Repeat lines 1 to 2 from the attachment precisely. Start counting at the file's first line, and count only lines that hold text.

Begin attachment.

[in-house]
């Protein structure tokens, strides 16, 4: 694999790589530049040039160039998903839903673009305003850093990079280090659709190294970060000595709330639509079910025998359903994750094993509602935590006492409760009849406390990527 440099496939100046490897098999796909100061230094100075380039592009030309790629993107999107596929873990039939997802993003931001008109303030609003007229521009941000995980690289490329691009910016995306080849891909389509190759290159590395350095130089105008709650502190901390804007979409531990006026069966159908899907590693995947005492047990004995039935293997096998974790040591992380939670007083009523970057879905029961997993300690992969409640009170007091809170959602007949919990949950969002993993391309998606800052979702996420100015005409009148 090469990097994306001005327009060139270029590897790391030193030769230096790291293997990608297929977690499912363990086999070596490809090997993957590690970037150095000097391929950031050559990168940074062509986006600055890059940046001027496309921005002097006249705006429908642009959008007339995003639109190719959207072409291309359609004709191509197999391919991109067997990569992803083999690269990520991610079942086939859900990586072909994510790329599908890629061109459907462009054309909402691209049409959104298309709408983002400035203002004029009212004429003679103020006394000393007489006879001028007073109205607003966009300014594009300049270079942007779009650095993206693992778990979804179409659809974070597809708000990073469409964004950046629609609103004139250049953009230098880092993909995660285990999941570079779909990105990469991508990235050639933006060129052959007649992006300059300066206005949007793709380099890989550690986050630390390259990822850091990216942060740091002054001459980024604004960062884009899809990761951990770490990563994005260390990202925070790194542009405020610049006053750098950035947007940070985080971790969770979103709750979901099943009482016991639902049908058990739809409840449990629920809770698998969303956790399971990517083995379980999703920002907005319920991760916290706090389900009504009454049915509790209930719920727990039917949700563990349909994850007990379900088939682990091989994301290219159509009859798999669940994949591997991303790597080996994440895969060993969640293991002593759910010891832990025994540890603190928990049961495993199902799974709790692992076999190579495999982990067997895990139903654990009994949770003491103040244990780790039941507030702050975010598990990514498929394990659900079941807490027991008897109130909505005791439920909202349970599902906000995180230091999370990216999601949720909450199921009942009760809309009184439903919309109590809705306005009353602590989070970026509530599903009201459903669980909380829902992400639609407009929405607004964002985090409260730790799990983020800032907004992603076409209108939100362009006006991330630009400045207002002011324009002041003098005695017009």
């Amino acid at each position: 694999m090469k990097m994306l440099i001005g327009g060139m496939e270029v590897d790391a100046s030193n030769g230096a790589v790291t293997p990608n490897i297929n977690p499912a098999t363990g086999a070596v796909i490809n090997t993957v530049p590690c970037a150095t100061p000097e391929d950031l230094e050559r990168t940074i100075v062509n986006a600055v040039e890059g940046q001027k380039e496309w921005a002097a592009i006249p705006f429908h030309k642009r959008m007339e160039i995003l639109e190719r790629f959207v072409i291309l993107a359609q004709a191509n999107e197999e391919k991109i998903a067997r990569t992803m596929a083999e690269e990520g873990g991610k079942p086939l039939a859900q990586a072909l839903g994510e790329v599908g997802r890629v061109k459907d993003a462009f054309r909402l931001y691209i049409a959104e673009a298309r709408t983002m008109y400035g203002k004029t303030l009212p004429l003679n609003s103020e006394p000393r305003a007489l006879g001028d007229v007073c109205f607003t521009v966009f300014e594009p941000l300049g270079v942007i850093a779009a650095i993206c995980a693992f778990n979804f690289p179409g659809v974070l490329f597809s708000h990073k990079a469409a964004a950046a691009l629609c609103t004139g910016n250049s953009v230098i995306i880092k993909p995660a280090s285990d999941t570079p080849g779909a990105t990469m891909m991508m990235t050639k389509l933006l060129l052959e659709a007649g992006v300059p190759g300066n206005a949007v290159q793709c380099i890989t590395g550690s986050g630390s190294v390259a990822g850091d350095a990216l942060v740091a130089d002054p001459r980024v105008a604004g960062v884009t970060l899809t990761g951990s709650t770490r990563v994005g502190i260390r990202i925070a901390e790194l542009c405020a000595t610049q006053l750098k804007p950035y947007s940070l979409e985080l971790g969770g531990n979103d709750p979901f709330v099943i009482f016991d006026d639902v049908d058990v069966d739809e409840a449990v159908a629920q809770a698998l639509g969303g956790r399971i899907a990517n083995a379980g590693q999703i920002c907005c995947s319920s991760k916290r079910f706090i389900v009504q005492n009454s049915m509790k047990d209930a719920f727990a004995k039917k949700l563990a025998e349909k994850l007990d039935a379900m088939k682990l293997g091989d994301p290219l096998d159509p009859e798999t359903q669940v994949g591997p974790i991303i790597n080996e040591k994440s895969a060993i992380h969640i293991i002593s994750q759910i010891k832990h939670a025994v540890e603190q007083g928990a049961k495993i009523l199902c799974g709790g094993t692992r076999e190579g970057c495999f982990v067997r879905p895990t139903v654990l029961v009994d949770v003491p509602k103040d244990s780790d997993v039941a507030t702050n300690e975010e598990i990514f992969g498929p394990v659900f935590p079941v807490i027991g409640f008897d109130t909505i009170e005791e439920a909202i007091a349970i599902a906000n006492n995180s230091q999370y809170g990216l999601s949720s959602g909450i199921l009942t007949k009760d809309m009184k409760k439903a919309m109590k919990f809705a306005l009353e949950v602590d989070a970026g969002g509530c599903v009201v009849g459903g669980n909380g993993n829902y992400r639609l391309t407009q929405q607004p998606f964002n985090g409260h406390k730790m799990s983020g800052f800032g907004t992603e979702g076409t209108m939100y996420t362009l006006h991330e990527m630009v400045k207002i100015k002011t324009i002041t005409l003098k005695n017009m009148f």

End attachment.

[in-house]
């Protein structure tokens, strides 16, 4: 694999790589530049040039160039998903839903673009305003850093990079280090659709190294970060000595709330639509079910025998359903994750094993509602935590006492409760009849406390990527 440099496939100046490897098999796909100061230094100075380039592009030309790629993107999107596929873990039939997802993003931001008109303030609003007229521009941000995980690289490329691009910016995306080849891909389509190759290159590395350095130089105008709650502190901390804007979409531990006026069966159908899907590693995947005492047990004995039935293997096998974790040591992380939670007083009523970057879905029961997993300690992969409640009170007091809170959602007949919990949950969002993993391309998606800052979702996420100015005409009148 090469990097994306001005327009060139270029590897790391030193030769230096790291293997990608297929977690499912363990086999070596490809090997993957590690970037150095000097391929950031050559990168940074062509986006600055890059940046001027496309921005002097006249705006429908642009959008007339995003639109190719959207072409291309359609004709191509197999391919991109067997990569992803083999690269990520991610079942086939859900990586072909994510790329599908890629061109459907462009054309909402691209049409959104298309709408983002400035203002004029009212004429003679103020006394000393007489006879001028007073109205607003966009300014594009300049270079942007779009650095993206693992778990979804179409659809974070597809708000990073469409964004950046629609609103004139250049953009230098880092993909995660285990999941570079779909990105990469991508990235050639933006060129052959007649992006300059300066206005949007793709380099890989550690986050630390390259990822850091990216942060740091002054001459980024604004960062884009899809990761951990770490990563994005260390990202925070790194542009405020610049006053750098950035947007940070985080971790969770979103709750979901099943009482016991639902049908058990739809409840449990629920809770698998969303956790399971990517083995379980999703920002907005319920991760916290706090389900009504009454049915509790209930719920727990039917949700563990349909994850007990379900088939682990091989994301290219159509009859798999669940994949591997991303790597080996994440895969060993969640293991002593759910010891832990025994540890603190928990049961495993199902799974709790692992076999190579495999982990067997895990139903654990009994949770003491103040244990780790039941507030702050975010598990990514498929394990659900079941807490027991008897109130909505005791439920909202349970599902906000995180230091999370990216999601949720909450199921009942009760809309009184439903919309109590809705306005009353602590989070970026509530599903009201459903669980909380829902992400639609407009929405607004964002985090409260730790799990983020800032907004992603076409209108939100362009006006991330630009400045207002002011324009002041003098005695017009």